Farmers’ market goes digital

B y Jaime Thomas

The age-old farmers’ market has taken to the Internet. Larson Farm in Wells, Vt., has recently started a virtual farmers market. Co-owner Rich Larson thinks the business revolutionizes the local food system.

“It’s like going to a local farmers’ market, but you go online. There are farms with beef, cheese and eggs, and you can do it any time of the day or week,” Larson said.

Shopping at the virtual farmers market is as easy as visiting a website, ordering various food and plants and paying online through PayPal. Customers can then stop in on Wednesday afternoons to pick up their orders, which are boxed and ready-to-go.

Ellen Malona, who co-owns Second Nature Herb Farm and Horticultural Services in Wells with her partner Richard Strange, loves this concept.


“I think it’s a great idea to offer things from several different farms in one place, and it’s easy for people to pay with a credit card,” Malona said.

At their farm, Malona and Strange grow culinary and medicinal plants, which Malona describes as a niche offering. Though they have not yet sold anything through the virtual market, Malona thinks that putting her products online allows a wider range of people to find them.

Larson said it has been hard to get things off the ground since operation of the online market began in August. He and his wife Cynthia, who have been running their farm for 35 years, were inspired to start the virtual market after seeing the idea work very successfully in Northern Vermont. His wife then spent a lot of time setting things up with the local farm board.

The virtual farmers market in Wells now offers products from several area farms, including Larson Farms, Second Nature Farm, Harmony Homestead Farm and the Wood Family Farm. Larson Farms sells grass-fed, grain-free beef, raw Jersey milk and free-range, soy-free organic chicken eggs. Rich doesn’t want to stop there.

“We would love it if people could buy other products; our vision is to make more food products available to people for a one-stop shop,” Larson said.

He feels strongly about what he does.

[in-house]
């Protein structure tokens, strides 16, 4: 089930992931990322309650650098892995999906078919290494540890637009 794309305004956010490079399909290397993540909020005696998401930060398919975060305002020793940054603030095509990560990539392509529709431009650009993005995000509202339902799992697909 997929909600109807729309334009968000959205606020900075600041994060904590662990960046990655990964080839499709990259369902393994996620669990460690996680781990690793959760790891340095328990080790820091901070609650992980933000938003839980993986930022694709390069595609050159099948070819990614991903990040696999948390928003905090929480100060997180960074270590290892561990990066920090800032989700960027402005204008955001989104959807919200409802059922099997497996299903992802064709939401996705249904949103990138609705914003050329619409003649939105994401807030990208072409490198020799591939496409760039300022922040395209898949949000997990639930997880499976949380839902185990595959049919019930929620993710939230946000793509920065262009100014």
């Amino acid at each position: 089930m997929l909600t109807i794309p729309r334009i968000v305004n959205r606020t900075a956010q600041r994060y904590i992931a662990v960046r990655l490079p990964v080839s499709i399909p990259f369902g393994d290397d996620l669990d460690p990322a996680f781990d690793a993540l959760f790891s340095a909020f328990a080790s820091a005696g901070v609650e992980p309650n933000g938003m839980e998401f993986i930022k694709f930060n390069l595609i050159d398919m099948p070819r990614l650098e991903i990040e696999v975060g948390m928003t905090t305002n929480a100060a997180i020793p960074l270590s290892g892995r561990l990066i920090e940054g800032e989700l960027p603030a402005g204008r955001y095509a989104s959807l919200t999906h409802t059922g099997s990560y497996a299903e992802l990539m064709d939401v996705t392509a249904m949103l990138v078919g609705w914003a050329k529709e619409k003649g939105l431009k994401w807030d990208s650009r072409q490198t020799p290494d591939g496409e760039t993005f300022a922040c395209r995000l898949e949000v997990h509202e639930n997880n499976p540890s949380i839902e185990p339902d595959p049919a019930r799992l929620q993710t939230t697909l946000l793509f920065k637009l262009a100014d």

“It’s all about food— the first pillar of health is good food.”


Time saver

Larson also sees the benefits of a virtual farmers’ market for the farmers themselves. He points out that farmers spend the whole day at a traditional farmers’ market. This is a way for them to sell more products without standing around all day, Larson said.

Malona hopes to work more on the virtual farmers’ market now that her farm’s busy season is over. Though business has so far been slow, Larson remains hopeful that the market will pick up.

“Like all good things,” Larson said, “It takes some time.”



Read more in this week's Sentinel in newsstands now or click here to read right now with our e-edition.

Tags: ,

Area schools confer with police


By Matthew Saari School administrators throughout Washington County met with local and county law enforcement officials last week in an […]

‘School threat’ teen appears before judge

Granville school

By Krystle S. Morey The 17-year-old Granville High School student who allegedly made “threatening and intimidating statements” to several of […]

Whitehall school’s infrastructure ‘aging’ engineers say


By Matthew Saari Some of the Whitehall Central School buildings dates to its original construction 50 years ago. That concern […]

Hero firemen honored in Hampton

Hampton fire chief Matthew Sears and family

By Matthew Saari For their heroic actions during a February structure fire, two firemen were honored during the Hampton Town […]

North Country Freepress – 03/16/18


Lakes Region Freepress – 03/16/18


Weekender – 03/16/18

Weekender 3_16_18.pdf-web.pdf

Northshire Freepress – 03/16/18


518 Wheels – 03/15/18

518 Wheels 3_16_18.pdf-web.pdf

On the road with the Railroaders


By Matthew Saari With the Whitehall boys’ basketball team facing a lengthy road trip to Plattsburgh, the Times was faced […]

Still no camping for ‘mudboggers’


By Krystle S. Morey As the mudboggers prepare their off-road extreme park for their annual Spring Fling, Granville town officials […]

$34K solar PILOT negotiated


By Matthew Saari After nearly a year of negotiations, the final payment in lieu of taxes may be finalized. Assessor […]